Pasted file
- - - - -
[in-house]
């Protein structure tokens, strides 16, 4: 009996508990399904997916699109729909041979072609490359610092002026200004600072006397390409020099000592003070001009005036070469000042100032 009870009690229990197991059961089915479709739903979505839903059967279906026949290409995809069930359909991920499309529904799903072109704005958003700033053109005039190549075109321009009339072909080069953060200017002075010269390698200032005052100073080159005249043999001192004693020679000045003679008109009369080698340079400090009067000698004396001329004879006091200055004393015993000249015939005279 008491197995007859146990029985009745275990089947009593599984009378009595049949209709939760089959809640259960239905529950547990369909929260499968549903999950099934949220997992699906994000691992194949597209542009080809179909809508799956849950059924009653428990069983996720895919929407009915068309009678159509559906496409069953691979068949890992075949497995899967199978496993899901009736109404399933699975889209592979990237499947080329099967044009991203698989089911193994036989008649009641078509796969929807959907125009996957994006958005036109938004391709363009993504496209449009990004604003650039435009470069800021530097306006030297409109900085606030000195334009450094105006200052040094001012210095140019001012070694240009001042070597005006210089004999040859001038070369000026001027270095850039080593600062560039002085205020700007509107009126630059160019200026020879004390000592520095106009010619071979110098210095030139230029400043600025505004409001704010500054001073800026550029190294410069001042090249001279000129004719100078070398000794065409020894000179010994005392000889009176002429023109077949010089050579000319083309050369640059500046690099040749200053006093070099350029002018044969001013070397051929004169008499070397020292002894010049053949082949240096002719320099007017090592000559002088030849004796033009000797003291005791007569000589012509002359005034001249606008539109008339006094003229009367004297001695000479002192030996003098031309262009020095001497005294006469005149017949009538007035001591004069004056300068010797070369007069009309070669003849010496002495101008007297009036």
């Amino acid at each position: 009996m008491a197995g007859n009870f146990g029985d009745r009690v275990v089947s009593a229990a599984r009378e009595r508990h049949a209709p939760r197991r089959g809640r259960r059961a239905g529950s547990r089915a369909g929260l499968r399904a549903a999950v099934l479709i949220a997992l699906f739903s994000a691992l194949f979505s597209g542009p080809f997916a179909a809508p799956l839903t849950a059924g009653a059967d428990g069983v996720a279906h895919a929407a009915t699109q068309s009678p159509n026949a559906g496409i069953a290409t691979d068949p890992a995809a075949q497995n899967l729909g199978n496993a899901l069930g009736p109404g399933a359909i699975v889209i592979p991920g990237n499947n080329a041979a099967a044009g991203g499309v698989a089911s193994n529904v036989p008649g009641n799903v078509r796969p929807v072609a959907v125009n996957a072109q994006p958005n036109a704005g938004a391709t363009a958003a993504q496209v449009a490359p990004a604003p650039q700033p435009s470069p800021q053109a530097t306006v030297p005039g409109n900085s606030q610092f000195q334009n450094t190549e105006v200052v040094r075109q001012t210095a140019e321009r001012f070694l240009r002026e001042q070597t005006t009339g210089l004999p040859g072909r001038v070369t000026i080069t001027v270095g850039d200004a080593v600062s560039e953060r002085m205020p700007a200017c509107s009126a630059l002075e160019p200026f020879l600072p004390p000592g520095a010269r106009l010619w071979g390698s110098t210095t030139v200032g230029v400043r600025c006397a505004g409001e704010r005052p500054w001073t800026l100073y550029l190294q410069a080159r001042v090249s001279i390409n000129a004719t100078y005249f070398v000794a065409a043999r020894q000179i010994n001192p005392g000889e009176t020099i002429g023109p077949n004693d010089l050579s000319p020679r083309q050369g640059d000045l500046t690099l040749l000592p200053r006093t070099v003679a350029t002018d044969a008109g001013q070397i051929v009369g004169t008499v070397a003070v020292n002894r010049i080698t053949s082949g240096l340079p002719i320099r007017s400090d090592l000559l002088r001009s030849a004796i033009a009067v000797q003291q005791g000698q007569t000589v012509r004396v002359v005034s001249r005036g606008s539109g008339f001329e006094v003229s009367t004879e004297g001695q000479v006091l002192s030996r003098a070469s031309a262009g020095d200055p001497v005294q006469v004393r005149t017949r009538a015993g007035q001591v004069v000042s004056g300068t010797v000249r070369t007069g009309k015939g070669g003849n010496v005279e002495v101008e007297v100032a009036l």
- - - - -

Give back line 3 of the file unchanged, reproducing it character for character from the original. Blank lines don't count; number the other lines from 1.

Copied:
């Amino acid at each position: 009996m008491a197995g007859n009870f146990g029985d009745r009690v275990v089947s009593a229990a599984r009378e009595r508990h049949a209709p939760r197991r089959g809640r259960r059961a239905g529950s547990r089915a369909g929260l499968r399904a549903a999950v099934l479709i949220a997992l699906f739903s994000a691992l194949f979505s597209g542009p080809f997916a179909a809508p799956l839903t849950a059924g009653a059967d428990g069983v996720a279906h895919a929407a009915t699109q068309s009678p159509n026949a559906g496409i069953a290409t691979d068949p890992a995809a075949q497995n899967l729909g199978n496993a899901l069930g009736p109404g399933a359909i699975v889209i592979p991920g990237n499947n080329a041979a099967a044009g991203g499309v698989a089911s193994n529904v036989p008649g009641n799903v078509r796969p929807v072609a959907v125009n996957a072109q994006p958005n036109a704005g938004a391709t363009a958003a993504q496209v449009a490359p990004a604003p650039q700033p435009s470069p800021q053109a530097t306006v030297p005039g409109n900085s606030q610092f000195q334009n450094t190549e105006v200052v040094r075109q001012t210095a140019e321009r001012f070694l240009r002026e001042q070597t005006t009339g210089l004999p040859g072909r001038v070369t000026i080069t001027v270095g850039d200004a080593v600062s560039e953060r002085m205020p700007a200017c509107s009126a630059l002075e160019p200026f020879l600072p004390p000592g520095a010269r106009l010619w071979g390698s110098t210095t030139v200032g230029v400043r600025c006397a505004g409001e704010r005052p500054w001073t800026l100073y550029l190294q410069a080159r001042v090249s001279i390409n000129a004719t100078y005249f070398v000794a065409a043999r020894q000179i010994n001192p005392g000889e009176t020099i002429g023109p077949n004693d010089l050579s000319p020679r083309q050369g640059d000045l500046t690099l040749l000592p200053r006093t070099v003679a350029t002018d044969a008109g001013q070397i051929v009369g004169t008499v070397a003070v020292n002894r010049i080698t053949s082949g240096l340079p002719i320099r007017s400090d090592l000559l002088r001009s030849a004796i033009a009067v000797q003291q005791g000698q007569t000589v012509r004396v002359v005034s001249r005036g606008s539109g008339f001329e006094v003229s009367t004879e004297g001695q000479v006091l002192s030996r003098a070469s031309a262009g020095d200055p001497v005294q006469v004393r005149t017949r009538a015993g007035q001591v004069v000042s004056g300068t010797v000249r070369t007069g009309k015939g070669g003849n010496v005279e002495v101008e007297v100032a009036l």